A new element this year is The Road to Europe sidebar, with ten films exploring how former communist countries have embraced Western European values. Do you think Romania is nearing the end of this road?
That is a tough question. As the organiser of Astra for the last 25 years, I have been in contact with as many as 23 Ministers of Culture, and so few of them truly understood or supported the festival. The fact that we have managed to survive despite their lack of support is a source of joy for us. We kept on down our path, “explaining”, edition by edition, the importance of documentary cinema. Another source of joy for us is that we are not alone any more, like we were for the first 15 editions. Now, there are so many other motivated, passionate people, eager to dedicate themselves to promoting documentary cinema. One World Romania and Docuart in Bucharest, the Transilvania International Film Festival in Cluj-Napoca, Pelicam in the city of Tulcea... They all do a great job of making local audiences take more of an interest in the genre.

So to finally answer the question, one could say that, despite its issues in terms of politics, the economy and culture, Romania has made important steps on its road to Europe. But I for one don't think we are at the end of it yet.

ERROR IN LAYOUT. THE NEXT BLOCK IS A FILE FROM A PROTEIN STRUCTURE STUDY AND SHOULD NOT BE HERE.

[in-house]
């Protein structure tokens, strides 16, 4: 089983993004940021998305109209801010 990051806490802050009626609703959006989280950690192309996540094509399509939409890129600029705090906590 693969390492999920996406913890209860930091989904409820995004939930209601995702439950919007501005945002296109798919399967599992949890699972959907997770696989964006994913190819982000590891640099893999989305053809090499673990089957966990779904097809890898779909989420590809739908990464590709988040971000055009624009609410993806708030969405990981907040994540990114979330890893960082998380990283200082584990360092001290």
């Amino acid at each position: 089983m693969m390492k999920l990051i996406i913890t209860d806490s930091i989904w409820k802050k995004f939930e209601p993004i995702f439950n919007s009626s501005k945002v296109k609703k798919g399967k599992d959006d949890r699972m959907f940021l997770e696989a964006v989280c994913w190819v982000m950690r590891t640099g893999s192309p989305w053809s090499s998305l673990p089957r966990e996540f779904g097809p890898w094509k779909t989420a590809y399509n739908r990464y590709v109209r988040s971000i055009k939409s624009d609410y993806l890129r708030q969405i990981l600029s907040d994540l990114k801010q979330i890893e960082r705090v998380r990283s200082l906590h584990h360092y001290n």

Would you say the festival receives enough institutional or local support?
Yes, we enjoy loyal support from our local and institutional partners, as we have managed to build strong relationships with them over the years. There is a certain anxiety every year, of course, but we have managed to keep, cultivate and develop these traditional partnerships.

Astra invests a lot of energy in getting younger audiences involved. How important is it for the festival to educate a new generation of documentary lovers?
The Astra audience is indeed very young – 60% of the viewers are in the 18-34 age range – and they are curious, creative and eager for new experiences. I think those who love documentary cinema are also passionate about life and about understanding what it means to be alive in the present, and these two passions are very close to the heart of younger audiences. Youngsters are also very interested in watching documentaries in the newest formats that technology allows.